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My Brilliant Trip to Rio

Today I spent some time reflecting on the changes to my life over the past nine months. Last year I was working twelve hour days for a faceless corporation, stressed out, fed up and wondering when I actually decided this was the life for me.

Yesterday, I woke up at 9am in my hostel, three blocks from Ipanema beach, in the heart of Rio. At 9:30 I got a motorcycle taxi to the top of the hill in Rocina, Rio´s largest favella to meet my guide who took me for a inside view of the other side of Rio.

After 3 hours in the favella it was midday and 30C, time to head for the beach. I spent three hours there reading, swimming and watching the cariocas (Rio locals) at play.

That night the hostel residents hit a party at a mexican bar called Guapa Loco where we drank ice cold margaritas long into the night. I met a couple of carioca chicas (Rio girls) who spoke some english, later in the night the chica I was talking to turned to her friend and asked her a question in portuguese. Her friend said to me, she does not know how to say (in english) that she wants to kiss you. Enough said.

Today my biggest stress is wondering how I am going to leave Brasil and whether I will actually complete the rest of my trip. The stress of work last year seems a long long time ago.

Visiting the favellas gives you a balanced view of Rio, not just the tourist sights and beaches. Rocina is a city within the city, 200000 people crammed into an area the size of a city suburb. The first thing you notice is the density of the population. Building is unregulated and totally haphazard. On the informal real estate market a house here can sell for between 5000 - 20000 reals (1500 - 7000 $US). The lack of recognised property rights contributes to the poverty cycle, no bank will recognise the value of a house in the favella so it is impossible for the locals to get a micro loan to start a small business or to invest in their childrens education. Everyone steals their electricity which makes for interesting electrical wiring and the streets have open sewers which give the place a distinct scent. The economy is dominated by drugs, estimates are that in Rocina alone $US 10M in drugs are sold each month. The visit was totally worthwhile and opened my eyes to the incred ible contrasts between the favellas and the wealthy neighbourhoods that exist here in Rio side by side.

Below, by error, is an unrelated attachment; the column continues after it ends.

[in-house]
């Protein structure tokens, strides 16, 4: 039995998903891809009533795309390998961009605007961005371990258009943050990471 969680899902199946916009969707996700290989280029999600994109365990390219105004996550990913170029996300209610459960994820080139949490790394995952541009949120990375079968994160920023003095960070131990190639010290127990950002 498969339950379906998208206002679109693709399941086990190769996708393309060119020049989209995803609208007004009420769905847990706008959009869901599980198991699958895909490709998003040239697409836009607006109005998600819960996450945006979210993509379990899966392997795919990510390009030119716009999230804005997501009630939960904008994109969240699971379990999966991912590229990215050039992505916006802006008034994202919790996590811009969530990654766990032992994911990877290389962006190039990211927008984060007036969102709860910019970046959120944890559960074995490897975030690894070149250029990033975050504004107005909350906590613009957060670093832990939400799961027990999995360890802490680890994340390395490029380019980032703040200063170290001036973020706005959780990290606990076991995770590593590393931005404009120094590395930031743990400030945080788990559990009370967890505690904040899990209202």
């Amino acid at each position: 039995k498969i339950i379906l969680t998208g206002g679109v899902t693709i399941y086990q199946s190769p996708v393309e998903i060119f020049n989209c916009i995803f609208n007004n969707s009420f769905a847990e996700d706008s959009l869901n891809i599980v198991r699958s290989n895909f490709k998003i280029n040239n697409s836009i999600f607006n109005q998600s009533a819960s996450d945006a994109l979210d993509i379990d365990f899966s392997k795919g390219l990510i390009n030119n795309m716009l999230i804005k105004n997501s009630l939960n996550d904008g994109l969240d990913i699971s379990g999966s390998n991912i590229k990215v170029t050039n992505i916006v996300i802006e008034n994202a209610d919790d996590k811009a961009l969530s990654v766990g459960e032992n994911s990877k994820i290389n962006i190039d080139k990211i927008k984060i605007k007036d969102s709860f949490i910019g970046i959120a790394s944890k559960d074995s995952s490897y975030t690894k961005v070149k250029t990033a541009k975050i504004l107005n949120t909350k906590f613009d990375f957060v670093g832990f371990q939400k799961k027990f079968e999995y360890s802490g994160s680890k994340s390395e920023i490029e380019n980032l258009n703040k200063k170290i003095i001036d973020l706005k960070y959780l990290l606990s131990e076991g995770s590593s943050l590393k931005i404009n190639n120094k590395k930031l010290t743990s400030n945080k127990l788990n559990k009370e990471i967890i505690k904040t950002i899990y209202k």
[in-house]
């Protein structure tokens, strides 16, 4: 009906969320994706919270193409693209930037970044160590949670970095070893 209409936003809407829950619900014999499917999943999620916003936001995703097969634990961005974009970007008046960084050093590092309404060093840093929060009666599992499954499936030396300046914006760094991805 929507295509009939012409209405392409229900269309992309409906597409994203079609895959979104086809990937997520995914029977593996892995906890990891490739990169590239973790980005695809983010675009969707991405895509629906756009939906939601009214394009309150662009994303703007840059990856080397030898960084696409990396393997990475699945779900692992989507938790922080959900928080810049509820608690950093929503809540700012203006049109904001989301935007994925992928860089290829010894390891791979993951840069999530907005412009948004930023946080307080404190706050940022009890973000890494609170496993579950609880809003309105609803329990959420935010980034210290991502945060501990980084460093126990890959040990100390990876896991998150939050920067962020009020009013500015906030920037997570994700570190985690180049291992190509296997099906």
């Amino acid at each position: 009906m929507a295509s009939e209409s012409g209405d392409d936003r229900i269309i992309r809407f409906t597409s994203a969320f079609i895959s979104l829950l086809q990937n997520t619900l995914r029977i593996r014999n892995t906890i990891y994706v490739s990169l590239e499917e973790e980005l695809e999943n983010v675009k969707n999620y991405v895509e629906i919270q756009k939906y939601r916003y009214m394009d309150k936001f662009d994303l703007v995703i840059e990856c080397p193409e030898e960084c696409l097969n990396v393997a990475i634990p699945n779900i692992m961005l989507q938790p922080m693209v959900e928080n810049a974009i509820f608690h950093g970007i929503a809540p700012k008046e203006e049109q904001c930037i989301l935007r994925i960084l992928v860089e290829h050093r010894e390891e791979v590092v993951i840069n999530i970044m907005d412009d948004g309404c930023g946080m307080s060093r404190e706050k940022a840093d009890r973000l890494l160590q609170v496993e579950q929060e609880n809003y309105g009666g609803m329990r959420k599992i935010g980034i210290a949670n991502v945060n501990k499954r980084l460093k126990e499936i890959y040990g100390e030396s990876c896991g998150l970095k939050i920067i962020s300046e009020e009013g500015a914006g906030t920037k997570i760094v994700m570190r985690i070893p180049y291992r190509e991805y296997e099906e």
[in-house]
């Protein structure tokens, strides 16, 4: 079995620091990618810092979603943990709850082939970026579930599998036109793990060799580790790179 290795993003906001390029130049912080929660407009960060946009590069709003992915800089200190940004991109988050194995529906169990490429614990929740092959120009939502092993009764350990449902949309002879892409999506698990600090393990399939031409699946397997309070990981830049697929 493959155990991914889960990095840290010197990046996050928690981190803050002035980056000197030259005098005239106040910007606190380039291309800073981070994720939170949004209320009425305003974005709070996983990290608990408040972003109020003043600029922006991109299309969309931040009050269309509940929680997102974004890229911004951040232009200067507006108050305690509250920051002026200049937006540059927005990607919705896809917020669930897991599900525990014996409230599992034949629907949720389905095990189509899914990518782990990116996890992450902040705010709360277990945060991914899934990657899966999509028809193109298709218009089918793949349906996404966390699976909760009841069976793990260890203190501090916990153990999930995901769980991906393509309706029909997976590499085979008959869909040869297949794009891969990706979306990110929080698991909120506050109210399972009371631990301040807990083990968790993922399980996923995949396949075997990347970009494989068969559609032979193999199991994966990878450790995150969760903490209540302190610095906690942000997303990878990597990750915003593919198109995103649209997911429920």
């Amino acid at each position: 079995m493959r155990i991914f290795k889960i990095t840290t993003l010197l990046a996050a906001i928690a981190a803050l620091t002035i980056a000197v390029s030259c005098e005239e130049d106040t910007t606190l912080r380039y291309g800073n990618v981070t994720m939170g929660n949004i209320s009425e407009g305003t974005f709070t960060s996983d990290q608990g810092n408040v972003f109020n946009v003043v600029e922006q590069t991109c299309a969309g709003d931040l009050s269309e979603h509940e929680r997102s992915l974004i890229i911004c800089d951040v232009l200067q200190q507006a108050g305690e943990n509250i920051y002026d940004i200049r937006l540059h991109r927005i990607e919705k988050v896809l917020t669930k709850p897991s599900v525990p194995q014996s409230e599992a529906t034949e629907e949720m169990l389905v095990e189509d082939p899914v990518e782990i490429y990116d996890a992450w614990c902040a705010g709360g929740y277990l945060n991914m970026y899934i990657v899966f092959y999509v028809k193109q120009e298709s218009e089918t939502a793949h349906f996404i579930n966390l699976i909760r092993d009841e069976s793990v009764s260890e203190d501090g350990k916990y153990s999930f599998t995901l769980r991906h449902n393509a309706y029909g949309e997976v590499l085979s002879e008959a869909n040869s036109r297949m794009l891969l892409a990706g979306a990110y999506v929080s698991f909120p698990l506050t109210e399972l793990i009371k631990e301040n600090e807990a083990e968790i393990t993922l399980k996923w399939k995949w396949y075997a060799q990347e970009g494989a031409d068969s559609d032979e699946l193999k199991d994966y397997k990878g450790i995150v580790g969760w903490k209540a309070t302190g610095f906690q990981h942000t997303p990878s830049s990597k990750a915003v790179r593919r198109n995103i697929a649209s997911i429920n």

On my second last night in Rio I went to the Maracaņa stadium to see the final of the Copa Brasil - Flamengo (Rio) v Santo Andre (Sao Paulo) - the biggest domestic football game of the year in Brasil. It is difficult to describe the scene on arrival at the stadium. Part riot, part massive street fiesta. Hundreds of street vendors selling beer, food and soccer shirts surrounded the stadium as thousands of flamengo supporters flowed into the ground. Roving packs of chanting fans roamed the streets being dispersed by sword wielding mounted police, people running in every direction as the police fired tear gas to break up the crowd.

Getting into the stadium itself was basically like being in a massive mosh pit, 10000 people all pushing and shoving their way towards a 1m wide gate. Crowd control consisted of riot police manning the barricades swinging their batons with the same adrenalin as I was feeling riding the crowd. Being a guy of above average height who enjoys a mosh I negotiated the crush fairly easily and was the first of my bunch of gringos inside the stadium.

As kick off approached the 80000 or so Flamengo supporters chanted and sung while the goodyear blimp buzzed the stadium doing high speed passes 20m above the roof. The night finished much the same way it started except this time the riot police were chasing the supporters out of the stadium rather than in.

Oh, and the game? Flamengo lost 0-2 with a display an under 15 team would have been embarrassed by.



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